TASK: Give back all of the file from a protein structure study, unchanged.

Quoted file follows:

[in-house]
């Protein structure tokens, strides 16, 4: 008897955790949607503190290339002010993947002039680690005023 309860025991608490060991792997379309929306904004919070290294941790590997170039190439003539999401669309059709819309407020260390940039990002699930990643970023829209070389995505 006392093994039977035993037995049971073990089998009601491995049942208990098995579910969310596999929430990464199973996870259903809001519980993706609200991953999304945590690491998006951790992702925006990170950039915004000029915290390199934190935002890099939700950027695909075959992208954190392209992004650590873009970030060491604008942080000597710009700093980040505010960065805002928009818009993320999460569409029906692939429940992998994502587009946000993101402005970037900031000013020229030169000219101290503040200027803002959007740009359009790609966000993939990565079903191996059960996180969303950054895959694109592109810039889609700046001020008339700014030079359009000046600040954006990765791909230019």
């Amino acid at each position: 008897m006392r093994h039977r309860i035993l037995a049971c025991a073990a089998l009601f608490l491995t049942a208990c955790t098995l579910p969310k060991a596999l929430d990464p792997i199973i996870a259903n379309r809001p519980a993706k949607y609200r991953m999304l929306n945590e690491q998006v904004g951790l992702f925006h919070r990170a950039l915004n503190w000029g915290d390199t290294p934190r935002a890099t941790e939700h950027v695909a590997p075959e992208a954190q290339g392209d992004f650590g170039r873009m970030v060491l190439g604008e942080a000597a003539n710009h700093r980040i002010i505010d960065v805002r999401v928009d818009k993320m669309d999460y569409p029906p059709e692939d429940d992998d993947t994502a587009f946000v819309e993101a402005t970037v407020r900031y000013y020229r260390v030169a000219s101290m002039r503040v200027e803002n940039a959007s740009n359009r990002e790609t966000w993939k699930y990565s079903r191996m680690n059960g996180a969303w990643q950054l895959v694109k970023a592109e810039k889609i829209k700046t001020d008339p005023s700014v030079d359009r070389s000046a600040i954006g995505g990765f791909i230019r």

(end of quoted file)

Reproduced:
[in-house]
């Protein structure tokens, strides 16, 4: 008897955790949607503190290339002010993947002039680690005023 309860025991608490060991792997379309929306904004919070290294941790590997170039190439003539999401669309059709819309407020260390940039990002699930990643970023829209070389995505 006392093994039977035993037995049971073990089998009601491995049942208990098995579910969310596999929430990464199973996870259903809001519980993706609200991953999304945590690491998006951790992702925006990170950039915004000029915290390199934190935002890099939700950027695909075959992208954190392209992004650590873009970030060491604008942080000597710009700093980040505010960065805002928009818009993320999460569409029906692939429940992998994502587009946000993101402005970037900031000013020229030169000219101290503040200027803002959007740009359009790609966000993939990565079903191996059960996180969303950054895959694109592109810039889609700046001020008339700014030079359009000046600040954006990765791909230019």
């Amino acid at each position: 008897m006392r093994h039977r309860i035993l037995a049971c025991a073990a089998l009601f608490l491995t049942a208990c955790t098995l579910p969310k060991a596999l929430d990464p792997i199973i996870a259903n379309r809001p519980a993706k949607y609200r991953m999304l929306n945590e690491q998006v904004g951790l992702f925006h919070r990170a950039l915004n503190w000029g915290d390199t290294p934190r935002a890099t941790e939700h950027v695909a590997p075959e992208a954190q290339g392209d992004f650590g170039r873009m970030v060491l190439g604008e942080a000597a003539n710009h700093r980040i002010i505010d960065v805002r999401v928009d818009k993320m669309d999460y569409p029906p059709e692939d429940d992998d993947t994502a587009f946000v819309e993101a402005t970037v407020r900031y000013y020229r260390v030169a000219s101290m002039r503040v200027e803002n940039a959007s740009n359009r990002e790609t966000w993939k699930y990565s079903r191996m680690n059960g996180a969303w990643q950054l895959v694109k970023a592109e810039k889609i829209k700046t001020d008339p005023s700014v030079d359009r070389s000046a600040i954006g995505g990765f791909i230019r």